Casino known as getaway for Texans warns of norovirus outbreak

LAKE CHARLES, Louisana (KTRK) -- L'Auberge Casino Resort, a popular getaway for people living in southeast Texas, has warned its guests ahead of the weekend of a norovirus outbreak happening in the Louisiana town.

The casino's website directs people to the Louisiana Department of Health and its advisory about a possible outbreak. Health officials said they became aware of the outbreak after a number of people reported becoming ill at the casino. The source of it, though, is still being investigated.

"L'Auberge Lake Charles has stringent sanitation procedures in place. In addition, we are reminding guests and team members to regularly wash their hands and take other health safety precautions," the casino stated on its website.

According to the Louisiana Department of Health, the highly contagious type of stomach virus appears to be spreading in the Calcasieu and Vernon parishes, which is where the Lake Charles area is located.

Illness caused by norovirus is often mistakenly called "stomach flu," though, norovirus is not related to the flu, health officials added.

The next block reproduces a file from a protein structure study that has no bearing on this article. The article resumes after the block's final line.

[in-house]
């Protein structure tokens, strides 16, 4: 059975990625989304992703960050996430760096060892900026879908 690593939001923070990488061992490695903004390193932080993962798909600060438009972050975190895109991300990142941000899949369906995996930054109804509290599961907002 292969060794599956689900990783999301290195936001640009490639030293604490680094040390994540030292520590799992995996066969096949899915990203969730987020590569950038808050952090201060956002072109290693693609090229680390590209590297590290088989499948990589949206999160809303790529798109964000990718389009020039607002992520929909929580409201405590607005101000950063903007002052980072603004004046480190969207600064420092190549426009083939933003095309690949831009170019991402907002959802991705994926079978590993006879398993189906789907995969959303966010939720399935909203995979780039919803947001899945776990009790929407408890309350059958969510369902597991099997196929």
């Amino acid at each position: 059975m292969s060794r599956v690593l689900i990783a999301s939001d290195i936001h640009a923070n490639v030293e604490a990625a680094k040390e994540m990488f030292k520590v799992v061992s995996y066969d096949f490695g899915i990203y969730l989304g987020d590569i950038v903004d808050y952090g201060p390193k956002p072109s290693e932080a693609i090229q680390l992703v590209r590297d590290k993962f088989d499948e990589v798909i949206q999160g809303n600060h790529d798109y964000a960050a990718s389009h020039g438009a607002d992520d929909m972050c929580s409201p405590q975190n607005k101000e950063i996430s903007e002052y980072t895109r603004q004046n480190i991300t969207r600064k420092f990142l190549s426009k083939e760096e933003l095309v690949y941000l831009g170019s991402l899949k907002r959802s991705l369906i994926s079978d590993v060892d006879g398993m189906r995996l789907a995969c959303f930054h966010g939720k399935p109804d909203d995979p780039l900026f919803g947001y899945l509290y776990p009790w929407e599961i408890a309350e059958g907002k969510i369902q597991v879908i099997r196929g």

Norovirus spreads by direct contact with an ill person; touching contaminated surfaces and then putting your hands in your mouth; and consuming contaminated food or water.

Symptoms, which typically begin 24 to 48 hours after infection and usually last one to two days, include nausea, vomiting, diarrhea, abdominal pain, headache, body aches, a run-down feeling, and mild fever.

If you think you have symptoms of a possible infection, rest and drink plenty of fluids. Antibiotics cannot help because the infection is viral - antibiotics only work on bacterial infections. Most importantly, avoid contact with other people and make sure to wash your hands often.

Also, clean any dirty clothes, making sure to handle soiled items with care. Do not prepare food for others and disinfect any contaminated surfaces with bleach. You are contagious from the moment you start feeling sick to the first few days after you recover. If you suspect an outbreak in your community, you should also contact your state or local health department.

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